How to stay when you want to go

Dear Daughter,

This past weekend, you went to a friend’s house for a sleepover. (Back in the day they were known as “slumber parties,” which sounds way more fun than “sleepover,” but somewhere along the line the terms have changed. Such a shame.) You were having a blast until it came time to go to bed, at which point you called me three times, begging me to come get you and bring you home. So finally, because I love you and can’t stand to hear you cry, I crawled out of bed at two in the morning to pick you up.

The other reason I caved is because I’ve been there. I remember being at a friend’s house and having fun, and then suddenly having an overwhelming desire to be in my own bed, near my own parents, in my own cozy home. I know what it’s like to be so homesick that nothing could change my mind about wanting to leave.

The thing is, though, sometimes you won’t be able to leave, or you shouldn’t, even if given the chance. Sometimes you’re going to be in uncomfortable situations that will make you feel lonely and miserable, and the best thing to do, the strongest thing to do, is just to stick it out and stay. The ability to do so will benefit you greatly in the long run.

It may seem silly, but this incidence—we’ll call it the Sleepover Conundrum—can be compared to what you’ll go through with exercise, work, friendship, marriage… anything that you might want to quit but shouldn’t. (Of course there are exceptions but we’ll deal with that another time.) Choosing not to quit, even when you’re scared, will make you a better person and will actually make life easier. It will help you practice commitment, discipline, perseverance and flexibility. And the more you stick through the tough times, the less scary they will appear over time.

Another tip: when you’re in the midst of a Sleepover Conundrum moment, try to focus on all of the good things about the situation. When you’re exercising and it hurts, imagine how great you’re going to look and feel afterwards. If you’re tempted to unfriend someone who’s upset you, remember all of the good things she’s done for you. When you’re at a sleepover and suddenly desire to go home, focus on the fact that you get to stay up late hanging out with your closest friends. There’s a positive spin to every circumstance, and honing in on those positives makes quitting seem less desirable.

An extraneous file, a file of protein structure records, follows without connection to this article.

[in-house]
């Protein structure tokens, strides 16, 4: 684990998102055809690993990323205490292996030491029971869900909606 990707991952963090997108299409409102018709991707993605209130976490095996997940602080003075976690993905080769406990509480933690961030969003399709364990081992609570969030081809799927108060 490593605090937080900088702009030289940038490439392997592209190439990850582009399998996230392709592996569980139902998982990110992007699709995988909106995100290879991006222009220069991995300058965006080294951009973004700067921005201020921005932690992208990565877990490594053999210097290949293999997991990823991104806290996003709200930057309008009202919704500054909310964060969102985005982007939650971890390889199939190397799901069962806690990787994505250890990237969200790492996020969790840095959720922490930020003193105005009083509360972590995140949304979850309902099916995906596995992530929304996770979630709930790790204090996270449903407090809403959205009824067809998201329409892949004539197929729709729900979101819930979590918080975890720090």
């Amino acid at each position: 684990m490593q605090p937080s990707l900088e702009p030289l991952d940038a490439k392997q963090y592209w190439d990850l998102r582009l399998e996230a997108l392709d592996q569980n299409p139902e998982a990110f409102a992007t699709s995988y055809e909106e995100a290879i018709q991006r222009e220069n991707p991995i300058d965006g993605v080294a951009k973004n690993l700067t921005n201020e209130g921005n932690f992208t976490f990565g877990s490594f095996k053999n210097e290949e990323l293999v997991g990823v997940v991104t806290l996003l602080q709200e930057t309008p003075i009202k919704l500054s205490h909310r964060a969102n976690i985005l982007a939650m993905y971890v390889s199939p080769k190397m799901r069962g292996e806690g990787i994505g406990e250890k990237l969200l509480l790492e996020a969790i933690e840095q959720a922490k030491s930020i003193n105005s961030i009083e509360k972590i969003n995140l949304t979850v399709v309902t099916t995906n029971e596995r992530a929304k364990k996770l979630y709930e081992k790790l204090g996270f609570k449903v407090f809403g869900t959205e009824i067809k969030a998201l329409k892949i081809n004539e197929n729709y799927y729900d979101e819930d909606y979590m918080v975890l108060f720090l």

Let’s say goodbye to conundrum and hello to commitment.

Love,
Mom

The Celebrity Obsession Problem

Dear Daughter,

Last week, a famous singer named Whitney Houston died unexpectedly. She was young, beautiful and insanely talented, so her death is considered a tragic one. Especially because it appears drugs might have been the cause.

It’s always kind of conflicting when famous people die. Even though we’ve never met the person, we’re still shocked and saddened when we hear of their death. We feel some sense of mourning, but might feel a little dramatic doing so because after all, this person is technically a stranger. We have no right to grieve in the way that their family and friends do, yet they were a part of our life in some way, so it’s somewhat legitimate to be sad. Maybe the death of a superstar makes us think of our own mortality, or that of our loved ones. Perhaps what we’re really mourning is the loss of such great talent.

What bothers me, though, is how the media has handled celebrity deaths in the past few years. I try not to be a “hate the media” type because I’ve worked in the media and never liked the label people put on us. But seriously, this past week, it seemed every TV station, at every hour of the day, was airing coverage of Whitney Houston. It started to feel a little overboard after awhile. My cynical self couldn’t help but wonder: a) if it was all for the goal of higher profits, and b) what other important news we were missing because of it.

One of my friends, Garry De Vries, had a similar sentiment and recently posted a profound statement about it on Facebook. I asked him if I could share part of it with you: